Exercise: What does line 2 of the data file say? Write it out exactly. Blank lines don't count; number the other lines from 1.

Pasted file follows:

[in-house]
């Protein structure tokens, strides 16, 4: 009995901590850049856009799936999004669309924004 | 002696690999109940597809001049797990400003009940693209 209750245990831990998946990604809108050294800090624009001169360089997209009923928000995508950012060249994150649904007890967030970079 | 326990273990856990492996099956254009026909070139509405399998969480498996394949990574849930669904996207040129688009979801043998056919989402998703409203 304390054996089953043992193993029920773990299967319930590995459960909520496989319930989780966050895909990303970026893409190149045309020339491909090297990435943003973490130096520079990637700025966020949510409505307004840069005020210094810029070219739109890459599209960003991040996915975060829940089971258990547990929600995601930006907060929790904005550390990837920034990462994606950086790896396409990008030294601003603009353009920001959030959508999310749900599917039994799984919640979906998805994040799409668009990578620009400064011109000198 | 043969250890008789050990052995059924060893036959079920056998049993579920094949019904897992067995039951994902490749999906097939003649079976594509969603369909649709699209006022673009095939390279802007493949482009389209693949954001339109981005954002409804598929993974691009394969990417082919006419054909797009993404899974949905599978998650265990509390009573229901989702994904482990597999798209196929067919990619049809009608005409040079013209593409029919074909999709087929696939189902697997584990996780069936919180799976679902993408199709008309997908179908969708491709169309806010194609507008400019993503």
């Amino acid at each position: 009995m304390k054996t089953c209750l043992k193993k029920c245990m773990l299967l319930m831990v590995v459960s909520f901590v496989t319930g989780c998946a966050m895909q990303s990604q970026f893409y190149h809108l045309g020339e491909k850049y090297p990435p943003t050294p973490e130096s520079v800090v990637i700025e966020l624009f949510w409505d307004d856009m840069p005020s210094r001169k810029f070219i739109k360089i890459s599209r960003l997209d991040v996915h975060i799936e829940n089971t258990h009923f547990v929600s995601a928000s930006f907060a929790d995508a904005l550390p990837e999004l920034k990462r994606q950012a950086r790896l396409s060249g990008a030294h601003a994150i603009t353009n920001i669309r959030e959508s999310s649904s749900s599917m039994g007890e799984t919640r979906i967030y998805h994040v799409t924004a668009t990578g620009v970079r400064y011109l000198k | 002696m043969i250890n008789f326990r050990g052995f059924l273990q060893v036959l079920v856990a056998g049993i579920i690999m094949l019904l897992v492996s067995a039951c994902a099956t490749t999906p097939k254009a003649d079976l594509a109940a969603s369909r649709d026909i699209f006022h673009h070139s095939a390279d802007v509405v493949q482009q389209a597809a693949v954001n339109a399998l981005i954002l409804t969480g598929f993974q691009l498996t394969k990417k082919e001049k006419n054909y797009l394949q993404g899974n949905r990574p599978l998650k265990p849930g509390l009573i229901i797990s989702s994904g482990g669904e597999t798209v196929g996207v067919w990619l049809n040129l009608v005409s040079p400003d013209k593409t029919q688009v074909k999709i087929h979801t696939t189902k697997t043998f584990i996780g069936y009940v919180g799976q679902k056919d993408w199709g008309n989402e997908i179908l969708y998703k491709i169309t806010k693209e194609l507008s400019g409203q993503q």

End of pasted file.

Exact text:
């Protein structure tokens, strides 16, 4: 009995901590850049856009799936999004669309924004 | 002696690999109940597809001049797990400003009940693209 209750245990831990998946990604809108050294800090624009001169360089997209009923928000995508950012060249994150649904007890967030970079 | 326990273990856990492996099956254009026909070139509405399998969480498996394949990574849930669904996207040129688009979801043998056919989402998703409203 304390054996089953043992193993029920773990299967319930590995459960909520496989319930989780966050895909990303970026893409190149045309020339491909090297990435943003973490130096520079990637700025966020949510409505307004840069005020210094810029070219739109890459599209960003991040996915975060829940089971258990547990929600995601930006907060929790904005550390990837920034990462994606950086790896396409990008030294601003603009353009920001959030959508999310749900599917039994799984919640979906998805994040799409668009990578620009400064011109000198 | 043969250890008789050990052995059924060893036959079920056998049993579920094949019904897992067995039951994902490749999906097939003649079976594509969603369909649709699209006022673009095939390279802007493949482009389209693949954001339109981005954002409804598929993974691009394969990417082919006419054909797009993404899974949905599978998650265990509390009573229901989702994904482990597999798209196929067919990619049809009608005409040079013209593409029919074909999709087929696939189902697997584990996780069936919180799976679902993408199709008309997908179908969708491709169309806010194609507008400019993503």